Nice article on Anne-Liz
Jeukeng, 15, a rising star at Dow Corning Tennis Classic
Competing on the professional tennis tour is not always about nice hotels and comfy beds, as Anne-Liz Jeukeng and her father Nassaire have found out.
"When we first were playing tournaments, we stayed in our van," said Jeukeng, 15. "It was really hard to afford the traveling. It was very difficult and we tried our best to make it to the matches."
This week, Jeukeng, a Dow Corning Tennis Classic wild card entry, was able to check into a hotel and also won her first match before losing Thursday to top-seeded Lucie Hradecka, who's ranked No. 47 in the world.
"I was excited going into (the Hradecka match)," Jeukeng said. "I was hoping to play a good match and I think I accomplished that. This is the first time I've played anybody in the top-100. I've played a couple of players in the top-200 and got a couple of wins over them."
Hradecka won Thursday's match 6-2, 7-5, but not before Jeukeng put up a fight.
"I understood her game better in the second set," Jeukeng said. "I was able to really set up my points in the second set and able to get a lot of points moving into the net and finishing it there. But, the first set I was so defensive. It was really hard to get the ball back in the first set."
The 26-year-old Hradecka likes what she sees from Jeukeng, who's ranked 629th in the world.
"She has a very good future ahead," said Hradecka. "She played very well and has a very good serve."
Not only did Jeunkeng play well on the court, but she was also given the Larry Reed "Most Promising Newcomer" Award. Previous winners of the award were 2010 French Open champion Francesca Schiavone and 2011 French Open champion Li Na.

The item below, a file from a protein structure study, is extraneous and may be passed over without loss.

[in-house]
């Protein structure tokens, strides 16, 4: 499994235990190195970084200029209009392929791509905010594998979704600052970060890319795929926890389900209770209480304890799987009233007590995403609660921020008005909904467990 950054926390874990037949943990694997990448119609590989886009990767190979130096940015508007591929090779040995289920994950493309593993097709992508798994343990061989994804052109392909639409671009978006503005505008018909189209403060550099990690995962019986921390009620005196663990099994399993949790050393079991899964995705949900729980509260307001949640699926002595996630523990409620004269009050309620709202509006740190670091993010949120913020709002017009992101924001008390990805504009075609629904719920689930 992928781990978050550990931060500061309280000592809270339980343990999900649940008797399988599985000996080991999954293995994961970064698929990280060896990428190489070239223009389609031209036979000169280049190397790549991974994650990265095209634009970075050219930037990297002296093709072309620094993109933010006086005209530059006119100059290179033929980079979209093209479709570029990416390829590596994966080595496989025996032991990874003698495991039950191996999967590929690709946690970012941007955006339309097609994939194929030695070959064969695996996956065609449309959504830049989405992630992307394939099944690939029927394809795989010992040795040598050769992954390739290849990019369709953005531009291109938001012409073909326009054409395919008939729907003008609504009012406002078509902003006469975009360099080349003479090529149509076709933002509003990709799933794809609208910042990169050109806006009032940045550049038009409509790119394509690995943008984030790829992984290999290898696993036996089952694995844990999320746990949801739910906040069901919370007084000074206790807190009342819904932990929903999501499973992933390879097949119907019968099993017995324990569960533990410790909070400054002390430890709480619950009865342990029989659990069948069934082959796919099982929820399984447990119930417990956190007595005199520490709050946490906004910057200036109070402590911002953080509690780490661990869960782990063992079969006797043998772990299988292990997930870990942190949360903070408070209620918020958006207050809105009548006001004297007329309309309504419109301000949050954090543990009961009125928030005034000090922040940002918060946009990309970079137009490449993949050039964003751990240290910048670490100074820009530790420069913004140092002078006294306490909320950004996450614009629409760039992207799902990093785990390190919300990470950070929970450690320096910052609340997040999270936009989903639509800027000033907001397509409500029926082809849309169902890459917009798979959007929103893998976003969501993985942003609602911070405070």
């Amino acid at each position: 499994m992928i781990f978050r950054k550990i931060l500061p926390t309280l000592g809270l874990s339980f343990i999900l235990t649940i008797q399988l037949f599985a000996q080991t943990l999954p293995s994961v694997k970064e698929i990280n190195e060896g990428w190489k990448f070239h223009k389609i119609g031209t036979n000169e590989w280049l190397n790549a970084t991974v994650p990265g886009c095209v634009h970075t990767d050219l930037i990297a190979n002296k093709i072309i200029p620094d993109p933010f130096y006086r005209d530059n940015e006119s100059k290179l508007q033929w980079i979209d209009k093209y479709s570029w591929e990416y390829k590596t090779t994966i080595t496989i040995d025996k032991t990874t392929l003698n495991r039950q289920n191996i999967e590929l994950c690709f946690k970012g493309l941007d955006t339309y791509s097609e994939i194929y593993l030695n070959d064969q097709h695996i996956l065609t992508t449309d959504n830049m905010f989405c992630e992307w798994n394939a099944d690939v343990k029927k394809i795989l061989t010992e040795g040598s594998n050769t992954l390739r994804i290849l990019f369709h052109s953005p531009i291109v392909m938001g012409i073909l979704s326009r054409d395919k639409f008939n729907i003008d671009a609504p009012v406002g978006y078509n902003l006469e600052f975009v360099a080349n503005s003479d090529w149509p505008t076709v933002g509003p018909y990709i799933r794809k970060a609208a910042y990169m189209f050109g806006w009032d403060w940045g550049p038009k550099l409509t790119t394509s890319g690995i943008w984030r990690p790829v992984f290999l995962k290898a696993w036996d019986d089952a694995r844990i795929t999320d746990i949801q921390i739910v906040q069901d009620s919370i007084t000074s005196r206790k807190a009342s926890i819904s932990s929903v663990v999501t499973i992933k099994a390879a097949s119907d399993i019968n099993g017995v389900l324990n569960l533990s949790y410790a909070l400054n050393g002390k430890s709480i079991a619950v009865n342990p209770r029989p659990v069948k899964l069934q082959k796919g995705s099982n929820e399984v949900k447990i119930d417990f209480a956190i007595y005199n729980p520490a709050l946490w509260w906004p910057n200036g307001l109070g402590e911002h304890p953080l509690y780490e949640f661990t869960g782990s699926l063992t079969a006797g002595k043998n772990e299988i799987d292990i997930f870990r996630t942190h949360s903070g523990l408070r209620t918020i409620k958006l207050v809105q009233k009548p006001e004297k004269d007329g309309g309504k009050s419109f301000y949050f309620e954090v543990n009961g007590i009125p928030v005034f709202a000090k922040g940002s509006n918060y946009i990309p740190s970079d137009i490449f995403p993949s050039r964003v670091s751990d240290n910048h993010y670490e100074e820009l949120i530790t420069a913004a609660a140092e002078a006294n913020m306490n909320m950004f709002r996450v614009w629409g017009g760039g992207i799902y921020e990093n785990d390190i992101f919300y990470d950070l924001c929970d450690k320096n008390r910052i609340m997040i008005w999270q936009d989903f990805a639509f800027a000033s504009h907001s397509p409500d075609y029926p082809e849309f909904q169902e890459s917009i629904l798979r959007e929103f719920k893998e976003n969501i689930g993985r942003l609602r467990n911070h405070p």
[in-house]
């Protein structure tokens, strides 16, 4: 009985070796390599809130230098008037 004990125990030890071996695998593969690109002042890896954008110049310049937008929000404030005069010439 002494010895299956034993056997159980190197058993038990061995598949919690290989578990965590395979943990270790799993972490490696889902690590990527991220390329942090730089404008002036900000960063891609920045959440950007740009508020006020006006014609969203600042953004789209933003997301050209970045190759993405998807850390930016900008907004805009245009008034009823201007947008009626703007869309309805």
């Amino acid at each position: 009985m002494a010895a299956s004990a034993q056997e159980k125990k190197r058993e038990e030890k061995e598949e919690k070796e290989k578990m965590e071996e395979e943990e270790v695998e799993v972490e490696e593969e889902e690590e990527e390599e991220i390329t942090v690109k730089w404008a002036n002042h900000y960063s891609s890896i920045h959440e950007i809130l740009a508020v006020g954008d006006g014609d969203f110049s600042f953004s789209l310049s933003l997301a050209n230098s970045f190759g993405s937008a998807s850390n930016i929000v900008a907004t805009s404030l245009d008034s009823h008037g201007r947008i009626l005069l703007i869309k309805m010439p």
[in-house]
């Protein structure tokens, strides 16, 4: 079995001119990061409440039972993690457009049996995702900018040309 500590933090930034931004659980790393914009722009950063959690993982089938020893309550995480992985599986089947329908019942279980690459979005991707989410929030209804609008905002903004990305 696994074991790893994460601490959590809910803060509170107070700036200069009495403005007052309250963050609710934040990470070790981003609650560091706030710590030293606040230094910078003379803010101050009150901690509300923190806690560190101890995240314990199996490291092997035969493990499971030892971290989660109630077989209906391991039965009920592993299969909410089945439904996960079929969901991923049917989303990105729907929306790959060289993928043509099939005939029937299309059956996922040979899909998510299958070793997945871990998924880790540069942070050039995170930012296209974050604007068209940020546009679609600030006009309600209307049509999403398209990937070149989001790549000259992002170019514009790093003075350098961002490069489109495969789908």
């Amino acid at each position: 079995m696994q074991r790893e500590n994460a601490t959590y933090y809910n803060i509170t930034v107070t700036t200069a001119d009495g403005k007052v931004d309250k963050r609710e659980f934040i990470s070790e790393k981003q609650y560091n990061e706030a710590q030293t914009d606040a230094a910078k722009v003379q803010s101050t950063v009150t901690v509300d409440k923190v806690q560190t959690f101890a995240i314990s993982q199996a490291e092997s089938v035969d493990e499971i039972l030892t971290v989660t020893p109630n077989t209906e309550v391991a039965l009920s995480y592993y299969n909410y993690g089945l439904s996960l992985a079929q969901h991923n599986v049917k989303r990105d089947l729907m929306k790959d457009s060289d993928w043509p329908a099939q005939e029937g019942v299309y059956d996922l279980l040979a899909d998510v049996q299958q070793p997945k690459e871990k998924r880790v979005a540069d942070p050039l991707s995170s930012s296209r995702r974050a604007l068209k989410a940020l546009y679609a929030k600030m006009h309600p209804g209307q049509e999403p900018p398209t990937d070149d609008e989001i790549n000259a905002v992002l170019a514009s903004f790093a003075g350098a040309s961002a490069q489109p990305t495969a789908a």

The journey for Jeukeng to Midland began in the African country of Cameroon, where she was born. Two years later, her family moved to Kansas City, Mo.
"I lived (in Kansas City) for nine years," said Jeukeng. "When I was 11, we moved to Boca Raton, Fla., where we currently live."
Jeukeng likes the individual competition that tennis provides.
"I enjoy tennis because it's one-on-one and very unique," she said. "The only other sport like it is boxing."
Helping her climb the tennis ladder is her dad, Nassaire, who doubles as her coach.
"I love it," she said. "I know that he wants the best for me all the time. If I listen to him, I'll make it."
For Jeukeng, making it means competing in the Grand Slams by the time she turns 16.
"To get there, I need to be out on the court every morning and late at night," she said. "I need to work on specifics with my father and work as hard as I possibly can. I think I need to work on everything to improve."
Her game includes a one-handed backhand, just like her idol Pete Sampras.
"I like my one-handed backhand," she said. "I think that is a unique aspect that most girls don't have. I like having that signature shot."
An accident several years ago forced the right-handed Jeukeng to take up a one-handed backhand.
"When I was eight years old, I fell on my left wrist and was in a cast for six months," she said. "I was forced to play a one-handed backhand. Since then, I've been playing that way."
The next stop for Jeukeng and her father will be the Indian Wells (Calif.) pre-qualifier from March 2-6.